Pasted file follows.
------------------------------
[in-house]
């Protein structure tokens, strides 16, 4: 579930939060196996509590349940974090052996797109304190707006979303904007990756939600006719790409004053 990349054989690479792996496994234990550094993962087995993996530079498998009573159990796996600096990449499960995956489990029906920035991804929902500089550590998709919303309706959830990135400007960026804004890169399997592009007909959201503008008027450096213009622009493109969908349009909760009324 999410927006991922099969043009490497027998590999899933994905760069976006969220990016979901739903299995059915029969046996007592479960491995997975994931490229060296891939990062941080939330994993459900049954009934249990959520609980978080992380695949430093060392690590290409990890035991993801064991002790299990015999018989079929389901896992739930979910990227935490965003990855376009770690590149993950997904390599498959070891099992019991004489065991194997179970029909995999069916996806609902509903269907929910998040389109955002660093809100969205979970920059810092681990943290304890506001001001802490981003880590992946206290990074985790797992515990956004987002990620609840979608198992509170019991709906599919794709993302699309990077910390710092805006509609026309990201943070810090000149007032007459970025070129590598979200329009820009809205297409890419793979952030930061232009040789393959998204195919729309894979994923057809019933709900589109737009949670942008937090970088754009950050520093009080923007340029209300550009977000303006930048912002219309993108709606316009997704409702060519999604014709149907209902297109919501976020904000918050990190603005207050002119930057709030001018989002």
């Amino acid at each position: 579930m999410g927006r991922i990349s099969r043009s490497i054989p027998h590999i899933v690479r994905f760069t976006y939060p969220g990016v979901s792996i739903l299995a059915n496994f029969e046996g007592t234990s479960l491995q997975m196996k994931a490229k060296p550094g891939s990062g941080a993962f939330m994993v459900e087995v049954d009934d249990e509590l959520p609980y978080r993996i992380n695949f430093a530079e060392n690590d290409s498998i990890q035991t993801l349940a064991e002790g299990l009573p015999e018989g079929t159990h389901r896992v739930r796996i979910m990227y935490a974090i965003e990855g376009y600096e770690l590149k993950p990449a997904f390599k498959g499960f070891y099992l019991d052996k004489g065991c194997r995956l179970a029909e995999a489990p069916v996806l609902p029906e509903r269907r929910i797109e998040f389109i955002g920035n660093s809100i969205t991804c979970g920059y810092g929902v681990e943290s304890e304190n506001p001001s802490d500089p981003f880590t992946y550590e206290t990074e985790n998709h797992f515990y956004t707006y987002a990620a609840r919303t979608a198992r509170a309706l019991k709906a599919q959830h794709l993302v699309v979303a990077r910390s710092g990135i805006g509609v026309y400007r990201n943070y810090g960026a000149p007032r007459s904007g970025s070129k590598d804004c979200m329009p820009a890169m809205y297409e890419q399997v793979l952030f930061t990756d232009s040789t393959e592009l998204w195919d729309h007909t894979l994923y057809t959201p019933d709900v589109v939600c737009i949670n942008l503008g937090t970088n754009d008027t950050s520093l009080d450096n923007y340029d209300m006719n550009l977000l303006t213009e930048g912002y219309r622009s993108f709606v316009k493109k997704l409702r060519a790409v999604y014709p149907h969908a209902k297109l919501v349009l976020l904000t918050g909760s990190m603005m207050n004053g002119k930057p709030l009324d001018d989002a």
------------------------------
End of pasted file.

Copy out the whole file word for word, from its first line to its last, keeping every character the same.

[in-house]
């Protein structure tokens, strides 16, 4: 579930939060196996509590349940974090052996797109304190707006979303904007990756939600006719790409004053 990349054989690479792996496994234990550094993962087995993996530079498998009573159990796996600096990449499960995956489990029906920035991804929902500089550590998709919303309706959830990135400007960026804004890169399997592009007909959201503008008027450096213009622009493109969908349009909760009324 999410927006991922099969043009490497027998590999899933994905760069976006969220990016979901739903299995059915029969046996007592479960491995997975994931490229060296891939990062941080939330994993459900049954009934249990959520609980978080992380695949430093060392690590290409990890035991993801064991002790299990015999018989079929389901896992739930979910990227935490965003990855376009770690590149993950997904390599498959070891099992019991004489065991194997179970029909995999069916996806609902509903269907929910998040389109955002660093809100969205979970920059810092681990943290304890506001001001802490981003880590992946206290990074985790797992515990956004987002990620609840979608198992509170019991709906599919794709993302699309990077910390710092805006509609026309990201943070810090000149007032007459970025070129590598979200329009820009809205297409890419793979952030930061232009040789393959998204195919729309894979994923057809019933709900589109737009949670942008937090970088754009950050520093009080923007340029209300550009977000303006930048912002219309993108709606316009997704409702060519999604014709149907209902297109919501976020904000918050990190603005207050002119930057709030001018989002």
């Amino acid at each position: 579930m999410g927006r991922i990349s099969r043009s490497i054989p027998h590999i899933v690479r994905f760069t976006y939060p969220g990016v979901s792996i739903l299995a059915n496994f029969e046996g007592t234990s479960l491995q997975m196996k994931a490229k060296p550094g891939s990062g941080a993962f939330m994993v459900e087995v049954d009934d249990e509590l959520p609980y978080r993996i992380n695949f430093a530079e060392n690590d290409s498998i990890q035991t993801l349940a064991e002790g299990l009573p015999e018989g079929t159990h389901r896992v739930r796996i979910m990227y935490a974090i965003e990855g376009y600096e770690l590149k993950p990449a997904f390599k498959g499960f070891y099992l019991d052996k004489g065991c194997r995956l179970a029909e995999a489990p069916v996806l609902p029906e509903r269907r929910i797109e998040f389109i955002g920035n660093s809100i969205t991804c979970g920059y810092g929902v681990e943290s304890e304190n506001p001001s802490d500089p981003f880590t992946y550590e206290t990074e985790n998709h797992f515990y956004t707006y987002a990620a609840r919303t979608a198992r509170a309706l019991k709906a599919q959830h794709l993302v699309v979303a990077r910390s710092g990135i805006g509609v026309y400007r990201n943070y810090g960026a000149p007032r007459s904007g970025s070129k590598d804004c979200m329009p820009a890169m809205y297409e890419q399997v793979l952030f930061t990756d232009s040789t393959e592009l998204w195919d729309h007909t894979l994923y057809t959201p019933d709900v589109v939600c737009i949670n942008l503008g937090t970088n754009d008027t950050s520093l009080d450096n923007y340029d209300m006719n550009l977000l303006t213009e930048g912002y219309r622009s993108f709606v316009k493109k997704l409702r060519a790409v999604y014709p149907h969908a209902k297109l919501v349009l976020l904000t918050g909760s990190m603005m207050n004053g002119k930057p709030l009324d001018d989002a």